Visa and MasterCard rules effectively require that interchange be built into prices and make cash discounts all but impossible, so these fees take money out of consumers' pockets regardless of how they pay
(PRWEB) December 12, 2006
For instance, PNC Financial Services Group's annual Christmas Price Index that calculates giving true loves every item in the cherished "Twelve Days of Christmas" - from 12 drummers drumming to a partridge in a pear tree - would cost more than $75,000 in 2006. However, the bank conveniently leaves out the hidden cost of credit card interchange fee that consumers pay, which adds upwards of $1,500 to this fabled purchase.
Interchange is a percentage of each transaction that Visa and MasterCard banks collect from merchants every time their credit or debit cards are used to pay for a purchase. The fee varies with type of merchant, transaction and card, but averages close to 2 percent for most credit card transactions.
In 2005, U.S. consumers paid more than $30 billion in interchange fees when using MasterCard or Visa cards, double the amount they paid in ATM and late fees combined.
Shockingly, interchange rates vary significantly by country, and U.S. rates are among the highest in the world, despite having the most-advanced technology infrastructure to process transactions. For instance, in the United Kingdom, consumers hoping to play "Father Christmas" pay interchange rates roughly half of those in the United States.
"The Grinch can't hold a candle to the credit card companies," said NACS Vice President of Government Relations Lyle Beckwith. NACS is a founding member of the Merchants Payments Coalition (MPC), a group of about 20 trade associations representing the retail community that is fighting for a more competitive and transparent card system that works better for consumers and merchants alike.
The cost of items referenced in "The Twelve Days of Christmas" increased about 3 percent over the past year, according to the PNC survey, while interchange fees increased at a rate nearly six times greater - 17 percent, according to the MPC.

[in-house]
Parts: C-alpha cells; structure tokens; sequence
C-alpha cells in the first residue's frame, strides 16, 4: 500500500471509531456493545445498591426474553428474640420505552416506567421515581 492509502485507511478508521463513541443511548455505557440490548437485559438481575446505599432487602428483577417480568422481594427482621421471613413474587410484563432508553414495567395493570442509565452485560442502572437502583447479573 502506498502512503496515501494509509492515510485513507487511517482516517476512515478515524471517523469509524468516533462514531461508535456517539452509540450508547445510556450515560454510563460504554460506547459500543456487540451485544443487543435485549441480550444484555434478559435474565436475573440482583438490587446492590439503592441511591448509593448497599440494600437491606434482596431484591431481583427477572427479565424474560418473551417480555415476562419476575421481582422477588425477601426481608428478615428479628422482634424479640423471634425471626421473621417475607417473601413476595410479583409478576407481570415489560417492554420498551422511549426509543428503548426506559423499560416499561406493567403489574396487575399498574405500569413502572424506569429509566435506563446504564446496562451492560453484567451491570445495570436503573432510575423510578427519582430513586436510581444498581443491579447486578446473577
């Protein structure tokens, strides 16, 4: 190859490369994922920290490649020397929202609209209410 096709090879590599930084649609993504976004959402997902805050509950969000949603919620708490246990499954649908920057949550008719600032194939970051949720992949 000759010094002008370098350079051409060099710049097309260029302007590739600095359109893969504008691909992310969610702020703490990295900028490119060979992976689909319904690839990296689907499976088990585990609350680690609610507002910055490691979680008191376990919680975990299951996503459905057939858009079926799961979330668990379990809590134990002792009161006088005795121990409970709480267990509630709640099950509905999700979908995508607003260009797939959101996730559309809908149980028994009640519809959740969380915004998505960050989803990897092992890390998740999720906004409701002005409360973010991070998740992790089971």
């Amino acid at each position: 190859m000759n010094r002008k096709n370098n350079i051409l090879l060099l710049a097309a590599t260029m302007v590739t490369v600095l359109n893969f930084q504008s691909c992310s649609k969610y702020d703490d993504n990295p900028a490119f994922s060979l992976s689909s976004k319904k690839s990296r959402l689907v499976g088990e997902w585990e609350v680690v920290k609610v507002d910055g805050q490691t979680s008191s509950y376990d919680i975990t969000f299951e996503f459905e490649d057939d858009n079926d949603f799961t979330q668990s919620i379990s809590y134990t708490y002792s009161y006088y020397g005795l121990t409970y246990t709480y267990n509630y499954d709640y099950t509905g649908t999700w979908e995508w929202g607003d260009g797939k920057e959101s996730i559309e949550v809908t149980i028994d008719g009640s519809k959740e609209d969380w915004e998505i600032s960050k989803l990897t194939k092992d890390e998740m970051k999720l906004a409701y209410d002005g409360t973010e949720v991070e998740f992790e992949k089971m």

"It is outrageous how much Visa and MasterCard and their member banks are needlessly saddling consumers with these hidden fees that grow every year," added Beckwith. "Among other things, these fees are fueling the flood of 'pre-approved' credit card come-ons stuffing consumers' mailboxes, and making shredders a popular Christmas gift for consumers concerned about identity theft."
"Visa and MasterCard rules effectively require that interchange be built into prices and make cash discounts all but impossible, so these fees take money out of consumers' pockets regardless of how they pay," Beckwith added.
Given Visa and MasterCard's refusal to fully disclose operating rules that govern interchange, Beckwith added one hope: "Perhaps these credit card companies' resolution for 2007 should be that they provide greater transparency as to why U.S. consumers pay more than $30 billion a year in interchange fees, lining the companies' pockets and funding everything from junk mail to marketing gimmicks that benefit neither consumers nor retailers."
NACS, the association for convenience and petroleum retailing, is an international trade association representing more than 2,200 retail and 1,800 supplier member companies. The U.S. convenience store industry, with over 140,600 stores across the country, posted $495.3 billion in total sales in 2005, with $344.2 billion in motor fuels sales.